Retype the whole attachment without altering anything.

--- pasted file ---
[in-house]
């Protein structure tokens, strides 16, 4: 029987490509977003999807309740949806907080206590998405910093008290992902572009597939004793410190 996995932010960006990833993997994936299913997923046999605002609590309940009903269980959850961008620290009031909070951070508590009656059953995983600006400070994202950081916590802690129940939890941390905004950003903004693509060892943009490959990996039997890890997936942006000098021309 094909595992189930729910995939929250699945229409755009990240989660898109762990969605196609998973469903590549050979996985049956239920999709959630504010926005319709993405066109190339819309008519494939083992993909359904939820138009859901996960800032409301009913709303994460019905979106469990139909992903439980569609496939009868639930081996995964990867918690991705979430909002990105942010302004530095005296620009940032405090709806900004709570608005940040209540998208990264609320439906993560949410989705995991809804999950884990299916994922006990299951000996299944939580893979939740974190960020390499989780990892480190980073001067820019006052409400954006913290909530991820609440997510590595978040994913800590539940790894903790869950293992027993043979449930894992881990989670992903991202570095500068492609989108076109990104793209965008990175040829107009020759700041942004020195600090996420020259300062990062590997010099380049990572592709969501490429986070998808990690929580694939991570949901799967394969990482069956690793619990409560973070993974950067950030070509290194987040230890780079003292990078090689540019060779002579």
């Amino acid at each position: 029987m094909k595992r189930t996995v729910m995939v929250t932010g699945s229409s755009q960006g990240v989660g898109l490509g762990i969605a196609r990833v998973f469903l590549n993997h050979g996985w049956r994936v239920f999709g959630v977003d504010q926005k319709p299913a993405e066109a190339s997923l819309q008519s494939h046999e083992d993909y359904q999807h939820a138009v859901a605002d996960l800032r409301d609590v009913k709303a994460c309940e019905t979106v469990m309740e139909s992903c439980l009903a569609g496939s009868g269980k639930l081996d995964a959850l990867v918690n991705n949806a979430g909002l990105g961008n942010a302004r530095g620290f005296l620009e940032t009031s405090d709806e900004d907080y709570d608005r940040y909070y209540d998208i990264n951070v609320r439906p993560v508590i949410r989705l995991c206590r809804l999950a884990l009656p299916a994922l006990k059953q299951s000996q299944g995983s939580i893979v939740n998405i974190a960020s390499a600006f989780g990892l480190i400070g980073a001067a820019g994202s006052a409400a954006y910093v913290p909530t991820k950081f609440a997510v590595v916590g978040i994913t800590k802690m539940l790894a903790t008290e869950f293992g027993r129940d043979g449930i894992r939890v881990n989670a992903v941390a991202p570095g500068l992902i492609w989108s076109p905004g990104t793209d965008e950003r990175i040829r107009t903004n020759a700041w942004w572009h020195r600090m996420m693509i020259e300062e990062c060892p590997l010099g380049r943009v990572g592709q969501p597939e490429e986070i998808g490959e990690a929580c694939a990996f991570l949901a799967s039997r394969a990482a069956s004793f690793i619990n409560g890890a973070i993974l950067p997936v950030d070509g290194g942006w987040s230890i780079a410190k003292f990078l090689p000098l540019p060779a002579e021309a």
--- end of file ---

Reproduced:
[in-house]
């Protein structure tokens, strides 16, 4: 029987490509977003999807309740949806907080206590998405910093008290992902572009597939004793410190 996995932010960006990833993997994936299913997923046999605002609590309940009903269980959850961008620290009031909070951070508590009656059953995983600006400070994202950081916590802690129940939890941390905004950003903004693509060892943009490959990996039997890890997936942006000098021309 094909595992189930729910995939929250699945229409755009990240989660898109762990969605196609998973469903590549050979996985049956239920999709959630504010926005319709993405066109190339819309008519494939083992993909359904939820138009859901996960800032409301009913709303994460019905979106469990139909992903439980569609496939009868639930081996995964990867918690991705979430909002990105942010302004530095005296620009940032405090709806900004709570608005940040209540998208990264609320439906993560949410989705995991809804999950884990299916994922006990299951000996299944939580893979939740974190960020390499989780990892480190980073001067820019006052409400954006913290909530991820609440997510590595978040994913800590539940790894903790869950293992027993043979449930894992881990989670992903991202570095500068492609989108076109990104793209965008990175040829107009020759700041942004020195600090996420020259300062990062590997010099380049990572592709969501490429986070998808990690929580694939991570949901799967394969990482069956690793619990409560973070993974950067950030070509290194987040230890780079003292990078090689540019060779002579």
């Amino acid at each position: 029987m094909k595992r189930t996995v729910m995939v929250t932010g699945s229409s755009q960006g990240v989660g898109l490509g762990i969605a196609r990833v998973f469903l590549n993997h050979g996985w049956r994936v239920f999709g959630v977003d504010q926005k319709p299913a993405e066109a190339s997923l819309q008519s494939h046999e083992d993909y359904q999807h939820a138009v859901a605002d996960l800032r409301d609590v009913k709303a994460c309940e019905t979106v469990m309740e139909s992903c439980l009903a569609g496939s009868g269980k639930l081996d995964a959850l990867v918690n991705n949806a979430g909002l990105g961008n942010a302004r530095g620290f005296l620009e940032t009031s405090d709806e900004d907080y709570d608005r940040y909070y209540d998208i990264n951070v609320r439906p993560v508590i949410r989705l995991c206590r809804l999950a884990l009656p299916a994922l006990k059953q299951s000996q299944g995983s939580i893979v939740n998405i974190a960020s390499a600006f989780g990892l480190i400070g980073a001067a820019g994202s006052a409400a954006y910093v913290p909530t991820k950081f609440a997510v590595v916590g978040i994913t800590k802690m539940l790894a903790t008290e869950f293992g027993r129940d043979g449930i894992r939890v881990n989670a992903v941390a991202p570095g500068l992902i492609w989108s076109p905004g990104t793209d965008e950003r990175i040829r107009t903004n020759a700041w942004w572009h020195r600090m996420m693509i020259e300062e990062c060892p590997l010099g380049r943009v990572g592709q969501p597939e490429e986070i998808g490959e990690a929580c694939a990996f991570l949901a799967s039997r394969a990482a069956s004793f690793i619990n409560g890890a973070i993974l950067p997936v950030d070509g290194g942006w987040s230890i780079a410190k003292f990078l090689p000098l540019p060779a002579e021309a």